Headache? It Could Stem From a Lack of Protein

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Nearly everyone has a headache now and then. So, could frequent headaches be a sign of too little protein in your diet?

Headache is an extremely common complaint. A January 2018 review in the American Journal of Medicine explains that migraine, tension and cluster headaches are considered "primary" headaches, while many other headaches are "secondary" in nature — the result of infection, injury or a mental health condition, for example.

An accurate diagnosis of your headache relies on a thorough history and examination, according to the review article. And that includes an assessment of your diet and other lifestyle factors.

Protein and Headaches: What’s the Connection?

"Protein is important in brain function and brain energy," says Adelene Jann, MD, a clinical assistant professor in the department of neurology's headache division at NYU Langone Health in New York City. "Low-protein diets may lead to headaches."

Low-protein diets can have a variety of other effects on the body. Losing muscle mass is a hallmark sign that you're not getting enough protein, according to the Merck Manual. Swelling, mood changes, weakness and fatigue are also symptoms, it says. In extreme circumstances, a person's hair may become dry and fall out and their skin will thin out and become inelastic. Note: Severe protein deficiencies are considered uncommon in developed countries, including the U.S., according to Harvard Health.

Additionally, just as low-protein diets can cause headaches, high-protein diets can do the same: A March 2016 review of dietary protein intake and human health in the journal Food & Function cites headache as a symptom of both protein deficiency and high protein intake.

Read more: No-Carb Headache

Different types of headaches have been linked to anemia, which is when you have a shortage of healthy red blood cells needed to carry oxygen throughout your body. Anemia can be related to an iron deficiency as well as to a vitamin B-12 deficiency; both can be linked to not enough protein intake because protein, like lean beef and chicken, are sources of both nutrients, according to the National Heart, Lung and Blood Institute.

Having anemia can make you tired, weak and dizzy as well as give you headaches, according to the Mayo Clinic. See your doctor for a blood test to check for anemia if you're having these signs.

What's more, a December 2016 study published in the Central European Journal of Medicine found that people who are iron-deficient have a high frequency of migraines. "A migraine is a different type of headache disorder that is common — 37 million people in the U.S. have it — and typically runs in the family," says Dr. Jann, describing a migraine as "throbbing, one-sided head pain that is severe, and often has light and noise sensitivity and nausea or vomiting associated with it."

Interestingly, some protein foods are actually linked to migraines. According to the National Headache Foundation, foods that contain tyramine, a natural by-product of protein breakdown, can be migraine triggers. Common high-tyramine foods are aged cheese, chicken livers and nuts. If you get migraines, you may want to try avoiding these foods to see if they're triggers for your headaches. Also, you may be at greater risk for tyramine-triggered headaches if you're taking a type of antidepressant called an MAOI drug, the foundation points out.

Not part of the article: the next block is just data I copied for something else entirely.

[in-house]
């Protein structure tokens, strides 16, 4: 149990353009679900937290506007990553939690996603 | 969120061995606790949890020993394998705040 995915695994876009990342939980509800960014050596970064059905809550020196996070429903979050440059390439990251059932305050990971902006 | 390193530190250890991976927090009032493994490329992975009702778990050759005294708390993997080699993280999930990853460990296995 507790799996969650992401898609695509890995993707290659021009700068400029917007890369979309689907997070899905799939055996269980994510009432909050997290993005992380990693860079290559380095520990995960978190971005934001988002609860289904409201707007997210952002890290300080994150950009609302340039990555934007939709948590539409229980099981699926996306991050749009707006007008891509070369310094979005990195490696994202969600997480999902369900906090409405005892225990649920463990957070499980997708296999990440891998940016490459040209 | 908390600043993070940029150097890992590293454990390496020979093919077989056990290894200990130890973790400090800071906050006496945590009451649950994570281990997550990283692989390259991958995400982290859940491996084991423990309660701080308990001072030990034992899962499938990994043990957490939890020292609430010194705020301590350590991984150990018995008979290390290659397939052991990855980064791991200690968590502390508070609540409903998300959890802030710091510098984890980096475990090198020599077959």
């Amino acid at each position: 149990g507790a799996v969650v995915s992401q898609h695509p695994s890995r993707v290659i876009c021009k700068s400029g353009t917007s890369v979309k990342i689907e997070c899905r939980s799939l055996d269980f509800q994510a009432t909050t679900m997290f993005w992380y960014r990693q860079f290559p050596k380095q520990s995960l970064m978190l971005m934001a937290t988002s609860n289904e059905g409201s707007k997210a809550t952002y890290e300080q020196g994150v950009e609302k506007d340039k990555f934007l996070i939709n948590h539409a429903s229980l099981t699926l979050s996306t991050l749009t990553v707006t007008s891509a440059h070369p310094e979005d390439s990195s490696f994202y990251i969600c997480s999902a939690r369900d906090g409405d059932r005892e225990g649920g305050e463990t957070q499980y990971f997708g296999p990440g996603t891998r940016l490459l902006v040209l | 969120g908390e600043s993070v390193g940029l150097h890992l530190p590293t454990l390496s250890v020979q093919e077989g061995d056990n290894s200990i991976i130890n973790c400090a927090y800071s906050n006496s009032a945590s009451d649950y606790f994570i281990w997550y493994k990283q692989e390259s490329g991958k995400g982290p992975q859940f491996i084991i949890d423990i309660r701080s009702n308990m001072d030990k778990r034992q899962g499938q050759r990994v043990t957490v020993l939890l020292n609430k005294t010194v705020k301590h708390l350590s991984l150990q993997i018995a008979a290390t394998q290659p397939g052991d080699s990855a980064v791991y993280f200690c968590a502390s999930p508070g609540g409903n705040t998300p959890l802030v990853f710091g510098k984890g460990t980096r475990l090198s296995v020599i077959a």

Read more: Which Is the Best Low-Carb Diet? High-Fat or High-Protein?

How Much Protein Do I Need a Day?

Proteins, fats and carbohydrates are the three big macronutrients you need in your diet, explains Kaiser Permanente. Proteins in particular are both the building blocks of muscle, bone and skin and a source of fuel for your body, says the National Library of Medicine.

Protein should be at least 10 percent of your daily intake, but can go up to 35 percent, according to Harvard Health. The current recommended dietary allowance (RDA) for protein is a minimum of 0.8 grams of protein per kilogram of body weight, which amounts to 0.36 grams per pound. However, that's for the average sedentary person. If you do minimal, moderate or intensive exercise, you're more likely to need 1, 1.3 and 1.6 grams per kilo respectively every day, according to the Food & Function study .

Many people over age 50 may not be getting enough, according to an April 2019 study published in the Journal of Nutrition, Health & Aging. Another, published in Nutrients in March 2018, found that it might make sense to start increasing protein intake as early as age 40 to stave off the natural decline in muscle mass that starts about then. It may also be harder to get enough if you follow a vegan or vegetarian diet.

Read more: Why Did My Vitamins Cause a Headache?

Do I Need Special Medicine for a Protein Headache?

Over-the-counter pain relievers are usually the first line of defense to ease headache pain. Drugs like aspirin, ibuprofen and naproxen can help, but Mayo Clinic cautions not to overuse pain relievers because you can get so-called rebound, or medication overuse, headaches.

"It is important to not use the pain medication more than three days per week to prevent a type of headache called medication overuse headache — when the headaches return once the medication wears off and leads to chronic daily headaches," explains Dr. Jann.

As always, prevention is the best remedy. If you're not sure that you're getting enough daily protein, advance planning will help you eat more well-rounded meals and build in snacks high in protein to help prevent these headaches.

Is This an Emergency?

To reduce the risk of spreading COVID-19 infections, it is best to call your doctor before leaving the house if you are experiencing a high fever, shortness of breath or another, more serious symptom.
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